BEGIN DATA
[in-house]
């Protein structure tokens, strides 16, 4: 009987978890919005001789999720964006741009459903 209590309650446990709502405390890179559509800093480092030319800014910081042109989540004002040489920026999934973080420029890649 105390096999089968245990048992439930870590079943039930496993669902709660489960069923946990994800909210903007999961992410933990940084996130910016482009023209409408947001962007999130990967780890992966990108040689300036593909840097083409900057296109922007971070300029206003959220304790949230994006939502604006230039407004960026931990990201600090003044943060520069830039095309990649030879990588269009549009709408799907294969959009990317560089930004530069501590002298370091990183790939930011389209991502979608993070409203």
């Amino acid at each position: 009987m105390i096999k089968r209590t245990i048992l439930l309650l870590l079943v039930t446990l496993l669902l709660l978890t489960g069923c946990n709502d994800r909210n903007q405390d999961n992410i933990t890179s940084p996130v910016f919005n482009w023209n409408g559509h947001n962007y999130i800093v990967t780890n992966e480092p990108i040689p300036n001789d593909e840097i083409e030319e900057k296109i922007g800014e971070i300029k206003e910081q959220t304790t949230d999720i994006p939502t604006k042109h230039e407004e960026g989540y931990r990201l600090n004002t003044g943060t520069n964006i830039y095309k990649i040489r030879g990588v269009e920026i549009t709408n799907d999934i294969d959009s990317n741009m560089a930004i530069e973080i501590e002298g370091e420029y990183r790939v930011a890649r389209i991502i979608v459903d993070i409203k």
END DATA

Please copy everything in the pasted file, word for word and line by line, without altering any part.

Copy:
[in-house]
């Protein structure tokens, strides 16, 4: 009987978890919005001789999720964006741009459903 209590309650446990709502405390890179559509800093480092030319800014910081042109989540004002040489920026999934973080420029890649 105390096999089968245990048992439930870590079943039930496993669902709660489960069923946990994800909210903007999961992410933990940084996130910016482009023209409408947001962007999130990967780890992966990108040689300036593909840097083409900057296109922007971070300029206003959220304790949230994006939502604006230039407004960026931990990201600090003044943060520069830039095309990649030879990588269009549009709408799907294969959009990317560089930004530069501590002298370091990183790939930011389209991502979608993070409203």
């Amino acid at each position: 009987m105390i096999k089968r209590t245990i048992l439930l309650l870590l079943v039930t446990l496993l669902l709660l978890t489960g069923c946990n709502d994800r909210n903007q405390d999961n992410i933990t890179s940084p996130v910016f919005n482009w023209n409408g559509h947001n962007y999130i800093v990967t780890n992966e480092p990108i040689p300036n001789d593909e840097i083409e030319e900057k296109i922007g800014e971070i300029k206003e910081q959220t304790t949230d999720i994006p939502t604006k042109h230039e407004e960026g989540y931990r990201l600090n004002t003044g943060t520069n964006i830039y095309k990649i040489r030879g990588v269009e920026i549009t709408n799907d999934i294969d959009s990317n741009m560089a930004i530069e973080i501590e002298g370091e420029y990183r790939v930011a890649r389209i991502i979608v459903d993070i409203k």